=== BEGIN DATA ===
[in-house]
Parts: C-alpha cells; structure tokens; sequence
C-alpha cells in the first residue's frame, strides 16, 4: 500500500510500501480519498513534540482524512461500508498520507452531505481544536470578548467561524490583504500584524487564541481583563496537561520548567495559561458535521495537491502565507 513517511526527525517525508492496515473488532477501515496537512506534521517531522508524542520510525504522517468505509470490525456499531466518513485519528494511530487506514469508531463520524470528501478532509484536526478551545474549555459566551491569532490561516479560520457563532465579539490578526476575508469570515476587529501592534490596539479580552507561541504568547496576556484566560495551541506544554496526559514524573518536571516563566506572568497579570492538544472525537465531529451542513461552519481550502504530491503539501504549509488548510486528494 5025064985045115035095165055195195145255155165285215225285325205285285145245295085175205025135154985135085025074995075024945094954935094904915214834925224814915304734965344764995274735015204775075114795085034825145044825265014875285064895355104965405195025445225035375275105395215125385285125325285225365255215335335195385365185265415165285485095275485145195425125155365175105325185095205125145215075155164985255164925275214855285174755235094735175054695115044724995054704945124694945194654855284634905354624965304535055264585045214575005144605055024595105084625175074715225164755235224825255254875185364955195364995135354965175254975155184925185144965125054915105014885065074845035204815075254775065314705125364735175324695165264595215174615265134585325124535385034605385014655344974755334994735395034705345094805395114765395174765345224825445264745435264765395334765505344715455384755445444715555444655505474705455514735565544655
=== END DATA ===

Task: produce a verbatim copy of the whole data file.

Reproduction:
[in-house]
Parts: C-alpha cells; structure tokens; sequence
C-alpha cells in the first residue's frame, strides 16, 4: 500500500510500501480519498513534540482524512461500508498520507452531505481544536470578548467561524490583504500584524487564541481583563496537561520548567495559561458535521495537491502565507 513517511526527525517525508492496515473488532477501515496537512506534521517531522508524542520510525504522517468505509470490525456499531466518513485519528494511530487506514469508531463520524470528501478532509484536526478551545474549555459566551491569532490561516479560520457563532465579539490578526476575508469570515476587529501592534490596539479580552507561541504568547496576556484566560495551541506544554496526559514524573518536571516563566506572568497579570492538544472525537465531529451542513461552519481550502504530491503539501504549509488548510486528494 5025064985045115035095165055195195145255155165285215225285325205285285145245295085175205025135154985135085025074995075024945094954935094904915214834925224814915304734965344764995274735015204775075114795085034825145044825265014875285064895355104965405195025445225035375275105395215125385285125325285225365255215335335195385365185265415165285485095275485145195425125155365175105325185095205125145215075155164985255164925275214855285174755235094735175054695115044724995054704945124694945194654855284634905354624965304535055264585045214575005144605055024595105084625175074715225164755235224825255254875185364955195364995135354965175254975155184925185144965125054915105014885065074845035204815075254775065314705125364735175324695165264595215174615265134585325124535385034605385014655344974755334994735395034705345094805395114765395174765345224825445264745435264765395334765505344715455384755445444715555444655505474705455514735565544655